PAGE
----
Acquired directly from the above by the present owner in 1966
Christina Bischofberger, Jean Tinguely: Catalogue Raisonné 1954-68, Zurich 1982, p. 50, no. 56, illustrated; and p. 55, installation view
Exhibition Catalogue, Paris, Centre Georges Pompidou, Jean Tinguely, 1988-89, p. 46, installation view
Jean Tinguely quoted in: Exhibition Catalogue, Venice, Palazzo Grassi, Jean Tinguely 1954-1987, 1987, p. 56.
Jean Tinguely’s uniquely experimental approach to sculpture is unparalleled by any other artist of the Twentieth Century, embodying an innovative fusion of aesthetics and mechanics that posed revolutionary new dimensions for the status of the artwork. The Swiss–born artist’s practice reached a methodological breakthrough in the early 1950s, when he began suspending common household objects and rotating them at varying speeds, thus transforming the objects into kinetic entities and loosening art’s ties to the static moment. Created in a seminal year for Tinguely, Formes mouvementées is a prime early example of the monochromatic kinetic sculptures which Tinguely created between 1955 and 1959.
The curious inner workings of Tinguely’s visionary mechanical aptitude gave birth to a hypnotic tableau of transitory manoeuvres. Utilising bold yet elegant black forms, which may otherwise misgive a sense of permanence, the piece assembles an animated dance that relishes in the ephemeral rhythms of abstract shape relations and chance encounters. Shown here, this work was documented in an insightful photograph of Tinguely’s studio, adorning the walls of the artist’s busy workshop as he hammers components into a similar piece. Other such examples from this important series find places amongst international public collections including the Museum of Modern Art, New York, the Centre Georges Pompidou, Paris and the Moderna Museet, in Stockholm and Malmo.
1955 was significant year for Tinguely as he solidified the conceptual title for his sculptures as ‘meta-mechanical’ entities. While an ingenious mastery of carefully calibrated mechanisms and his status as a technical sage are not to be overlooked, this conceptual designation elevates the mobile nature of his kinetic sculptures beyond the realm of the utilitarian or entertainment, and decidedly into the cerebral. As noted in 1955 by the eminent collaborator and critic who also helped create this term, Pontus Hultén (later named director of the Moderna Museet in 1960): “continually changing movement is a manifestation of chance, which has traditionally been regarded as the least artistic thing of all. The beauty of continual change is being offered as an alternative to absolute final order. Kinetic art seems to be the most radical expression of some of the most important ideas in modern art” (Pontus Hultén, A Magic Stronger than Death, London 1955, p. 32). Akin to a manifesto, these words firmly situate Tinguely’s work within the new avant-garde frontier of his generation; his unique approach to reality instigated a natural assimilation into the Nouveau Réalisme movement.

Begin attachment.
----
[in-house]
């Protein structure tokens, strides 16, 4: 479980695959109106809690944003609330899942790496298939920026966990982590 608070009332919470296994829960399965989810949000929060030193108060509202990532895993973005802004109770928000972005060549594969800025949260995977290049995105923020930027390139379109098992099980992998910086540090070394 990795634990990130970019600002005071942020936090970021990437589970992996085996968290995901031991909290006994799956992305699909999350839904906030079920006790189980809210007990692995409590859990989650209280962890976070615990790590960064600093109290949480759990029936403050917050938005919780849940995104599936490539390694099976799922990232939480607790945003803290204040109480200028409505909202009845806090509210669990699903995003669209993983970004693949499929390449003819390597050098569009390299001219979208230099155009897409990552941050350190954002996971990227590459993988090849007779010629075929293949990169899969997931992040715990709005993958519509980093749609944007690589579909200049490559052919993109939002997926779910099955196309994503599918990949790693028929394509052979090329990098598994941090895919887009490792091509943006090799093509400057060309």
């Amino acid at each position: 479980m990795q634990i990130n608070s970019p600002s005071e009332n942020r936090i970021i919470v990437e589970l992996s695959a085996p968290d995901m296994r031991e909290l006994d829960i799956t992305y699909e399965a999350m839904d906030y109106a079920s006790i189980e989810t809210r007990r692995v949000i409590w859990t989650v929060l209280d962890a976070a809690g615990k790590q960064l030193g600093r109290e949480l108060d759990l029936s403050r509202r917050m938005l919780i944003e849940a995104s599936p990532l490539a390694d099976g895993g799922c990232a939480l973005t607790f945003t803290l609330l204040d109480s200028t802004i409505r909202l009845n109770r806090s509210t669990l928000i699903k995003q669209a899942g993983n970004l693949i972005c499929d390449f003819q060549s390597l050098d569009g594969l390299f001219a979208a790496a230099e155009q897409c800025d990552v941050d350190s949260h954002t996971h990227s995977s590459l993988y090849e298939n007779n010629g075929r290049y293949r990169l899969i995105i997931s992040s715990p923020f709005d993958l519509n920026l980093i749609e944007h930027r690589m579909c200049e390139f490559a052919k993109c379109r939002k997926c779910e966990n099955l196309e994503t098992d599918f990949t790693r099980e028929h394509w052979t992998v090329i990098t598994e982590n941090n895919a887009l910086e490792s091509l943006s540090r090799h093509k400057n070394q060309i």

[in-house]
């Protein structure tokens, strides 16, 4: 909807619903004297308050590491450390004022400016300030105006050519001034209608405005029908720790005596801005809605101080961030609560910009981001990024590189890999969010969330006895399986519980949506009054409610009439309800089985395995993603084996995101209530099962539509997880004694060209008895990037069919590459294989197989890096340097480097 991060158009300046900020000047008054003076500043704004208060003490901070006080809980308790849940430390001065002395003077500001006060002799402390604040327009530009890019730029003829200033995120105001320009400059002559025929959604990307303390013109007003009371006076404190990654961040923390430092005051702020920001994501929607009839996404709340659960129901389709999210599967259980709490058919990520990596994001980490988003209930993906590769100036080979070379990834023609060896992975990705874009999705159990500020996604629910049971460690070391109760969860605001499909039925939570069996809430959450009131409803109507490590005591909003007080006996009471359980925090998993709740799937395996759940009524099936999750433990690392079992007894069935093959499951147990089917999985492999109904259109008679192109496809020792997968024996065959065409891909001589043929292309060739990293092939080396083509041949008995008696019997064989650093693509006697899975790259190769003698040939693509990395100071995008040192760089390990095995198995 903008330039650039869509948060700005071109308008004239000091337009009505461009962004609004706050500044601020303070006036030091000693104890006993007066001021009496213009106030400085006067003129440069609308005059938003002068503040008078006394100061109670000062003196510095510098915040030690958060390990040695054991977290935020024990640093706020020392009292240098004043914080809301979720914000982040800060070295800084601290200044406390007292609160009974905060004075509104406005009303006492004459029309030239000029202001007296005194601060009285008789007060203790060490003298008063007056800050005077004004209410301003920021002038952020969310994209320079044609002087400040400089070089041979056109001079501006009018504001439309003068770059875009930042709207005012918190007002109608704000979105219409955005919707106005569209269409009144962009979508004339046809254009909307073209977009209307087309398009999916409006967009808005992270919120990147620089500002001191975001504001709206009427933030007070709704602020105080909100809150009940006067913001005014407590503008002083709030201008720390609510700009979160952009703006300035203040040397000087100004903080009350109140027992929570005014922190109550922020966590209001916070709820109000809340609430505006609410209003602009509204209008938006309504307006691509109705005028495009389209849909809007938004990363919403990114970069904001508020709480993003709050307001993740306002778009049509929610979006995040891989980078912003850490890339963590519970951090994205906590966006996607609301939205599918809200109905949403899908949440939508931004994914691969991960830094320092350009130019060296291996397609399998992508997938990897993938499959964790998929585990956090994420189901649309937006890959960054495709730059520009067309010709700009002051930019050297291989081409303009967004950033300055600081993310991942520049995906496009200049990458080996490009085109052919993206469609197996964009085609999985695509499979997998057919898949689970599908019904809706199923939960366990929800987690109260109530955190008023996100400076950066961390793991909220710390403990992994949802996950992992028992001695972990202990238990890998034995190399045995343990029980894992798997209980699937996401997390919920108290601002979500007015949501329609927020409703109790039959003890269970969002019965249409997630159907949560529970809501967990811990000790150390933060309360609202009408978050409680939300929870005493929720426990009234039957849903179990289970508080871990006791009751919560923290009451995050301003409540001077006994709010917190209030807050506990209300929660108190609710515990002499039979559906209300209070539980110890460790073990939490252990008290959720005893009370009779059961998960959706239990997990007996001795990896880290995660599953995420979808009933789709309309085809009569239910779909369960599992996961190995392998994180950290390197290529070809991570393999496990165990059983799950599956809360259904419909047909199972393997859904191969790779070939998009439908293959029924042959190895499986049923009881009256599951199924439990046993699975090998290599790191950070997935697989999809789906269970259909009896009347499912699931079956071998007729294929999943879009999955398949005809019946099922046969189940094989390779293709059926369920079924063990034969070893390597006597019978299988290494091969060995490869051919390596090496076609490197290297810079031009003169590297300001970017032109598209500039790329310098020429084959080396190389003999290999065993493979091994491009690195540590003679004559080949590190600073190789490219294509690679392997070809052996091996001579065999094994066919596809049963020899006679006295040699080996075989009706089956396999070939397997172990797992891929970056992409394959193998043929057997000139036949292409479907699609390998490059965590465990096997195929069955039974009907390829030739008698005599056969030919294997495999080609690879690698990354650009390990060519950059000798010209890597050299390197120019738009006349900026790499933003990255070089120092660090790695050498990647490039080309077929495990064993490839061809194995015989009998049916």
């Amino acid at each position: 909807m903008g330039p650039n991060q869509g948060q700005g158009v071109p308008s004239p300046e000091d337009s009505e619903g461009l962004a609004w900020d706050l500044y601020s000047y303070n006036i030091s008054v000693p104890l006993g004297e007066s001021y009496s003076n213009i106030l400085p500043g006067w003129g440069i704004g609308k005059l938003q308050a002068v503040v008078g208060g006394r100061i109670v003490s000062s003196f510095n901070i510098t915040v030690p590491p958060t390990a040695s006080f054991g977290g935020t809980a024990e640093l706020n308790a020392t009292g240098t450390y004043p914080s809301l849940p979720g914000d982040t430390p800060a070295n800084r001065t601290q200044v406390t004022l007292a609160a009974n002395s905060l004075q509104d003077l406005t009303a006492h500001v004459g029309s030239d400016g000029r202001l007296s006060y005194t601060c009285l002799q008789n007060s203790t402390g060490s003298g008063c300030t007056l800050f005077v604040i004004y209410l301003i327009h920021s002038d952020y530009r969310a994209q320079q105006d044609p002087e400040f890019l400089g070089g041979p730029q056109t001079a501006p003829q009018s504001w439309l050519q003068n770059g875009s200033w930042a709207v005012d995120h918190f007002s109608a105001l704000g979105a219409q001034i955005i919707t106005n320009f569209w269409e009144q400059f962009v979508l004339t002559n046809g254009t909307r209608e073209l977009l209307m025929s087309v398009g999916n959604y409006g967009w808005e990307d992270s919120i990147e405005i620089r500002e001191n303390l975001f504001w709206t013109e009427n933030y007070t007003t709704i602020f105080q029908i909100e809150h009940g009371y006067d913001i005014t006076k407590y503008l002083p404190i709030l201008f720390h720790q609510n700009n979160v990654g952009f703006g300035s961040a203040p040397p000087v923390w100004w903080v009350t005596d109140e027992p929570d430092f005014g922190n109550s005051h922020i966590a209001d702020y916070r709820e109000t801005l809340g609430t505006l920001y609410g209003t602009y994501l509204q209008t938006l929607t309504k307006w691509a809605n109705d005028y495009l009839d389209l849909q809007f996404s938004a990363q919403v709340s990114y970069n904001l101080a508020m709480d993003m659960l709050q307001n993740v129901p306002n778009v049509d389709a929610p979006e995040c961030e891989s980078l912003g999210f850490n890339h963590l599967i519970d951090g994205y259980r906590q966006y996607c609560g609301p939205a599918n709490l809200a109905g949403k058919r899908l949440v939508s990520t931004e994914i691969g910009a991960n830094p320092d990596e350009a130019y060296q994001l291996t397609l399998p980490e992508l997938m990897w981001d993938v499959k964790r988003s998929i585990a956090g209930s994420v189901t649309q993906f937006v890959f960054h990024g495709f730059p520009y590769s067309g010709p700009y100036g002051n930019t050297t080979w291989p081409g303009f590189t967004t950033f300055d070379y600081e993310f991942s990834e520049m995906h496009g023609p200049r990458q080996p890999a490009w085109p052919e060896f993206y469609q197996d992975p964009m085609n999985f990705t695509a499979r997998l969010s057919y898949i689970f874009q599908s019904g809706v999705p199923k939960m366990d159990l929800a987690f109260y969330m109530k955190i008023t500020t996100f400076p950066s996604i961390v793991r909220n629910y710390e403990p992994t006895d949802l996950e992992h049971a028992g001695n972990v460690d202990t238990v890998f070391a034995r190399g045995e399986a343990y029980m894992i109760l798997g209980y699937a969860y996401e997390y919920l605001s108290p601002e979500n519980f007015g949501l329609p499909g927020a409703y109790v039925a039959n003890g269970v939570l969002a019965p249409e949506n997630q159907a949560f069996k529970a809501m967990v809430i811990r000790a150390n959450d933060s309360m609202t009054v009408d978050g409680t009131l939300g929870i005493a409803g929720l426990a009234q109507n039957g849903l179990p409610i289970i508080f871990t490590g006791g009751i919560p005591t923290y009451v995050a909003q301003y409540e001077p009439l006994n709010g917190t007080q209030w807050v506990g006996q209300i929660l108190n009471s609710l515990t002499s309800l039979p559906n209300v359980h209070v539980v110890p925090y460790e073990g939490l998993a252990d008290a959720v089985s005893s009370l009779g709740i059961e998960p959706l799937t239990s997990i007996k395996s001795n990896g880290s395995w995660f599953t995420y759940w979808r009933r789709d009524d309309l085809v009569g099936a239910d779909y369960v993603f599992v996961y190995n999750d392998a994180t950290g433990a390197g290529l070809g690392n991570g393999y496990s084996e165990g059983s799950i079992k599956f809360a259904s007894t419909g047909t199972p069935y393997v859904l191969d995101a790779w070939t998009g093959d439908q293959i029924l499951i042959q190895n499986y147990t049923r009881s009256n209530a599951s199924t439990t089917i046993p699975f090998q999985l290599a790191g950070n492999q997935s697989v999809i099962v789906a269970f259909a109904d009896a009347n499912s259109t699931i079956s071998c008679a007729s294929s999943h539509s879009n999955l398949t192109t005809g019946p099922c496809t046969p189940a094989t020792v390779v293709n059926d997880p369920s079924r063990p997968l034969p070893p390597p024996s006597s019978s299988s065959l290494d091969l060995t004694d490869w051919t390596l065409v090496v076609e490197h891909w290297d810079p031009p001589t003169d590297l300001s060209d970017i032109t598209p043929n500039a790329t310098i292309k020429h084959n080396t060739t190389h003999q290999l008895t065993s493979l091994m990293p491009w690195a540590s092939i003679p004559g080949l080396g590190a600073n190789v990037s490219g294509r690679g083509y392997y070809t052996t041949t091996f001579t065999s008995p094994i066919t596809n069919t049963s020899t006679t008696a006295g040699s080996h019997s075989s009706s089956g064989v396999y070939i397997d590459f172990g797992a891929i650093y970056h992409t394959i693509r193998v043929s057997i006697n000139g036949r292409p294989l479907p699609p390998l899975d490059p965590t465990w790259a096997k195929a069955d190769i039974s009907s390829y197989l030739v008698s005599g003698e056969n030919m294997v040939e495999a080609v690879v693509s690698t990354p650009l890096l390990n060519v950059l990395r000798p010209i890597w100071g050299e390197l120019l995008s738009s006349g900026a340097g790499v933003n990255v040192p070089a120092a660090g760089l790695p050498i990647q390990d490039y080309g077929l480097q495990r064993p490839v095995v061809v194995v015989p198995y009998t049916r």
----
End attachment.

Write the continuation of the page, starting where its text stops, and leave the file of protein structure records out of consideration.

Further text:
Tinguely was confounded by the irony of technology in its arresting unpredictability, whereby the unintended and irrational movements of machines transformed their previously utilitarian value into purposeless yet fascinating performances. Over the years, Tinguely’s inventive objects took on different appearances, as perfectly demonstrated by the three works in this collection. Formes mouvementées comprises of an archetypal set of metal forms which, electrically operated by an intricately balanced system of wheels and pulleys, glide over the surface of the piece at different speeds, making momentary encounters and haphazard intersections. Calibrated to circulate within no specific pattern, the form’s temporal arrangements may not recur for days, weeks, perhaps even years. Converse to the hallowed permanency purported by his abstract forbearers, Tinguely relishes in the idea of chance and spontaneity with decidedly Dada anti-art sentiments. Dematerialising the static image, Tinguely achieves a greater level of ‘meta’ abstraction by accessing the constant flow of movement and sound which unfolds in real time.
The use of concrete materials to convey a sense of weightless movement and motion, provides a rumination on the poetics of mechanics and man’s ability to create subsidiary animation and new life in the form of the machine. Tinguely’s moving sculptures break down the paradoxical boundaries between art and mechanics. Whereas the former is often considered to be a distinctly human form of expression, the artist’s kinetic pieces leave part of the manifestation of the work to the mechanical performance of his machines. As Tinguely noted, "the machine is an instrument that permits me to be poetic. If you enter into a game with the machine then perhaps you can make a truly joyous machine- by joyous, I mean free” (Jean Tinguely quoted in: Calvin Tomkins, Ahead of the Game: Four Versions of the Avant Garde, Harmondsworth 1968, p. 140). With a bold sense of aesthetic simplicity that veils a complex working of constructed systems Tinguely’s Formes mouvementées reminds us of one of the greatest paradoxes of life: the only stable certainty in the world is perpetual movement and change.
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